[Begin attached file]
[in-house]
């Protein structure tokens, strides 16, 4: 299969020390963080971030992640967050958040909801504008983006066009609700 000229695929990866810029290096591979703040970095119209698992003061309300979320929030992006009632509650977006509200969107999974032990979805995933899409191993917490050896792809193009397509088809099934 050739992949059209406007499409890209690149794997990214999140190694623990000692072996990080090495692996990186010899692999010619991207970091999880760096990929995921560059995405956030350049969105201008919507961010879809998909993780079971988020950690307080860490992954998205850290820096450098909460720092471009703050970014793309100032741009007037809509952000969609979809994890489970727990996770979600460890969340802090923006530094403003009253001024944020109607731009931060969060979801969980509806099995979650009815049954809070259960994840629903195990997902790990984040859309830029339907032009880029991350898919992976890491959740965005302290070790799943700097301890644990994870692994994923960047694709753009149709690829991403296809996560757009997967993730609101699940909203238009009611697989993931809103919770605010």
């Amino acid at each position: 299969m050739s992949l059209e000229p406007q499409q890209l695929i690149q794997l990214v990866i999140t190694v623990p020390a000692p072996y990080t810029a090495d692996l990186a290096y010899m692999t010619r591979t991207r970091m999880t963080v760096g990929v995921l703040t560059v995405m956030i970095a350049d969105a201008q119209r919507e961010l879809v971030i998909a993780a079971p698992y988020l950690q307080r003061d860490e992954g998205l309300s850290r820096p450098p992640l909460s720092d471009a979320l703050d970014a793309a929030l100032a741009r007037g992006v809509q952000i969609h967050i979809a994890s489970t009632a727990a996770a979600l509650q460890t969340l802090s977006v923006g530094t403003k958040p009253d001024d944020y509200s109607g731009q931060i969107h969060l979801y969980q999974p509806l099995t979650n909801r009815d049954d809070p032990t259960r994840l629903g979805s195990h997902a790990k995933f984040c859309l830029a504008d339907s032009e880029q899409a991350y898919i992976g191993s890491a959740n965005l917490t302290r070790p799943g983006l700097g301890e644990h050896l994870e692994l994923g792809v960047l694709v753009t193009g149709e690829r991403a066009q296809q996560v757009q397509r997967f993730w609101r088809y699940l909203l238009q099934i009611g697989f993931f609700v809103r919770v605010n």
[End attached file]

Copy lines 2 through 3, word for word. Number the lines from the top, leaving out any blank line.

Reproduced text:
């Protein structure tokens, strides 16, 4: 299969020390963080971030992640967050958040909801504008983006066009609700 000229695929990866810029290096591979703040970095119209698992003061309300979320929030992006009632509650977006509200969107999974032990979805995933899409191993917490050896792809193009397509088809099934 050739992949059209406007499409890209690149794997990214999140190694623990000692072996990080090495692996990186010899692999010619991207970091999880760096990929995921560059995405956030350049969105201008919507961010879809998909993780079971988020950690307080860490992954998205850290820096450098909460720092471009703050970014793309100032741009007037809509952000969609979809994890489970727990996770979600460890969340802090923006530094403003009253001024944020109607731009931060969060979801969980509806099995979650009815049954809070259960994840629903195990997902790990984040859309830029339907032009880029991350898919992976890491959740965005302290070790799943700097301890644990994870692994994923960047694709753009149709690829991403296809996560757009997967993730609101699940909203238009009611697989993931809103919770605010």
């Amino acid at each position: 299969m050739s992949l059209e000229p406007q499409q890209l695929i690149q794997l990214v990866i999140t190694v623990p020390a000692p072996y990080t810029a090495d692996l990186a290096y010899m692999t010619r591979t991207r970091m999880t963080v760096g990929v995921l703040t560059v995405m956030i970095a350049d969105a201008q119209r919507e961010l879809v971030i998909a993780a079971p698992y988020l950690q307080r003061d860490e992954g998205l309300s850290r820096p450098p992640l909460s720092d471009a979320l703050d970014a793309a929030l100032a741009r007037g992006v809509q952000i969609h967050i979809a994890s489970t009632a727990a996770a979600l509650q460890t969340l802090s977006v923006g530094t403003k958040p009253d001024d944020y509200s109607g731009q931060i969107h969060l979801y969980q999974p509806l099995t979650n909801r009815d049954d809070p032990t259960r994840l629903g979805s195990h997902a790990k995933f984040c859309l830029a504008d339907s032009e880029q899409a991350y898919i992976g191993s890491a959740n965005l917490t302290r070790p799943g983006l700097g301890e644990h050896l994870e692994l994923g792809v960047l694709v753009t193009g149709e690829r991403a066009q296809q996560v757009q397509r997967f993730w609101r088809y699940l909203l238009q099934i009611g697989f993931f609700v809103r919770v605010n």